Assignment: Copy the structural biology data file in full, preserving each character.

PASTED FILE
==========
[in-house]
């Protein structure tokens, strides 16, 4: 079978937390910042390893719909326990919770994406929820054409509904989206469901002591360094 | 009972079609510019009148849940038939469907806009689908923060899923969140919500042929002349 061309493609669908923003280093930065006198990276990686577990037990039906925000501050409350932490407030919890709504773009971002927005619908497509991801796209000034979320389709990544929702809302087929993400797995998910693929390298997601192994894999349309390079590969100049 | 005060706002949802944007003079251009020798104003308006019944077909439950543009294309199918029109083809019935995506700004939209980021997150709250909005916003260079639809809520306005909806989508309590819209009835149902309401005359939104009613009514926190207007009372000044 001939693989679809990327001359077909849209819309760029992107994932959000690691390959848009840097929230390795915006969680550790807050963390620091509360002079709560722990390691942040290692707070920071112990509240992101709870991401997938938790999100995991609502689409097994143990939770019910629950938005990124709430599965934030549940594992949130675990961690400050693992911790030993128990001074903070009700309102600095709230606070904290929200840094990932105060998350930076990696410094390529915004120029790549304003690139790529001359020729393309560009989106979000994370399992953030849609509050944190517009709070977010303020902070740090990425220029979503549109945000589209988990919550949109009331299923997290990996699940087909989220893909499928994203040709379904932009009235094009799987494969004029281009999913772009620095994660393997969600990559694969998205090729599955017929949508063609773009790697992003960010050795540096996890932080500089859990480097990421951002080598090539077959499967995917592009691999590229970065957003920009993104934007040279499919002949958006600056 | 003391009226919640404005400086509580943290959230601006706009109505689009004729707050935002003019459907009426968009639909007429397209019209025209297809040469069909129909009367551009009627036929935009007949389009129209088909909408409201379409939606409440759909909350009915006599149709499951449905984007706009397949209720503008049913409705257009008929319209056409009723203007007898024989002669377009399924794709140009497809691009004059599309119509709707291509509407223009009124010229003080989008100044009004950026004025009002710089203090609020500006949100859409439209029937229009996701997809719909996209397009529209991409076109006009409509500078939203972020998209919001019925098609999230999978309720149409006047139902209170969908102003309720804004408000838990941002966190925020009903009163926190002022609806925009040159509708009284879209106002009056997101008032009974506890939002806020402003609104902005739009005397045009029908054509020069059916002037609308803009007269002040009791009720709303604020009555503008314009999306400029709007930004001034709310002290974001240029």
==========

[in-house]
């Protein structure tokens, strides 16, 4: 079978937390910042390893719909326990919770994406929820054409509904989206469901002591360094 | 009972079609510019009148849940038939469907806009689908923060899923969140919500042929002349 061309493609669908923003280093930065006198990276990686577990037990039906925000501050409350932490407030919890709504773009971002927005619908497509991801796209000034979320389709990544929702809302087929993400797995998910693929390298997601192994894999349309390079590969100049 | 005060706002949802944007003079251009020798104003308006019944077909439950543009294309199918029109083809019935995506700004939209980021997150709250909005916003260079639809809520306005909806989508309590819209009835149902309401005359939104009613009514926190207007009372000044 001939693989679809990327001359077909849209819309760029992107994932959000690691390959848009840097929230390795915006969680550790807050963390620091509360002079709560722990390691942040290692707070920071112990509240992101709870991401997938938790999100995991609502689409097994143990939770019910629950938005990124709430599965934030549940594992949130675990961690400050693992911790030993128990001074903070009700309102600095709230606070904290929200840094990932105060998350930076990696410094390529915004120029790549304003690139790529001359020729393309560009989106979000994370399992953030849609509050944190517009709070977010303020902070740090990425220029979503549109945000589209988990919550949109009331299923997290990996699940087909989220893909499928994203040709379904932009009235094009799987494969004029281009999913772009620095994660393997969600990559694969998205090729599955017929949508063609773009790697992003960010050795540096996890932080500089859990480097990421951002080598090539077959499967995917592009691999590229970065957003920009993104934007040279499919002949958006600056 | 003391009226919640404005400086509580943290959230601006706009109505689009004729707050935002003019459907009426968009639909007429397209019209025209297809040469069909129909009367551009009627036929935009007949389009129209088909909408409201379409939606409440759909909350009915006599149709499951449905984007706009397949209720503008049913409705257009008929319209056409009723203007007898024989002669377009399924794709140009497809691009004059599309119509709707291509509407223009009124010229003080989008100044009004950026004025009002710089203090609020500006949100859409439209029937229009996701997809719909996209397009529209991409076109006009409509500078939203972020998209919001019925098609999230999978309720149409006047139902209170969908102003309720804004408000838990941002966190925020009903009163926190002022609806925009040159509708009284879209106002009056997101008032009974506890939002806020402003609104902005739009005397045009029908054509020069059916002037609308803009007269002040009791009720709303604020009555503008314009999306400029709007930004001034709310002290974001240029």